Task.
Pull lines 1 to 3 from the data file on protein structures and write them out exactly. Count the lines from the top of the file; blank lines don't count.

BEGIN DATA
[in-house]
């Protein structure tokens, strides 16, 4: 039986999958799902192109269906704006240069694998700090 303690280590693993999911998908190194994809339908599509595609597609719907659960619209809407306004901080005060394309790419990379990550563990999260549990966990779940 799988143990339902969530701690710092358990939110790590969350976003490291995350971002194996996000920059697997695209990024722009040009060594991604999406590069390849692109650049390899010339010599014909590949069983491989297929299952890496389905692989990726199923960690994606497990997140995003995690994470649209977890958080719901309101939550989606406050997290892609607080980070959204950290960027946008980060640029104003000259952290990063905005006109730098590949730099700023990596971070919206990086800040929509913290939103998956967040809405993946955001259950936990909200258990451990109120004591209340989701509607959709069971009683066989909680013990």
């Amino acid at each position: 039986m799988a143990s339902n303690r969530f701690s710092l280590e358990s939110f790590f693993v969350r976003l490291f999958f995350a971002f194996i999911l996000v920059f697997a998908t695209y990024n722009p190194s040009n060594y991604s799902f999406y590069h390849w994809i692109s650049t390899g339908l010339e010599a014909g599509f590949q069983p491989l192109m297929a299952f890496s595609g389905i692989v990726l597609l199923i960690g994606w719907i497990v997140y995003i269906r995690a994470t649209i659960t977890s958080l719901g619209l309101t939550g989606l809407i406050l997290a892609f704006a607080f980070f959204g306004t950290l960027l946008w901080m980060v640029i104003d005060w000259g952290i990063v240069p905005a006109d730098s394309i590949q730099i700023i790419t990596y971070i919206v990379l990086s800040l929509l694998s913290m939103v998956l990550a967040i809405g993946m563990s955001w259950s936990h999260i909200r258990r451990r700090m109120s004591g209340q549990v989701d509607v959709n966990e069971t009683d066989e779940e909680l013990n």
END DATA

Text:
[in-house]
């Protein structure tokens, strides 16, 4: 039986999958799902192109269906704006240069694998700090 303690280590693993999911998908190194994809339908599509595609597609719907659960619209809407306004901080005060394309790419990379990550563990999260549990966990779940 799988143990339902969530701690710092358990939110790590969350976003490291995350971002194996996000920059697997695209990024722009040009060594991604999406590069390849692109650049390899010339010599014909590949069983491989297929299952890496389905692989990726199923960690994606497990997140995003995690994470649209977890958080719901309101939550989606406050997290892609607080980070959204950290960027946008980060640029104003000259952290990063905005006109730098590949730099700023990596971070919206990086800040929509913290939103998956967040809405993946955001259950936990909200258990451990109120004591209340989701509607959709069971009683066989909680013990």
């Amino acid at each position: 039986m799988a143990s339902n303690r969530f701690s710092l280590e358990s939110f790590f693993v969350r976003l490291f999958f995350a971002f194996i999911l996000v920059f697997a998908t695209y990024n722009p190194s040009n060594y991604s799902f999406y590069h390849w994809i692109s650049t390899g339908l010339e010599a014909g599509f590949q069983p491989l192109m297929a299952f890496s595609g389905i692989v990726l597609l199923i960690g994606w719907i497990v997140y995003i269906r995690a994470t649209i659960t977890s958080l719901g619209l309101t939550g989606l809407i406050l997290a892609f704006a607080f980070f959204g306004t950290l960027l946008w901080m980060v640029i104003d005060w000259g952290i990063v240069p905005a006109d730098s394309i590949q730099i700023i790419t990596y971070i919206v990379l990086s800040l929509l694998s913290m939103v998956l990550a967040i809405g993946m563990s955001w259950s936990h999260i909200r258990r451990r700090m109120s004591g209340q549990v989701d509607v959709n966990e069971t009683d066989e779940e909680l013990n």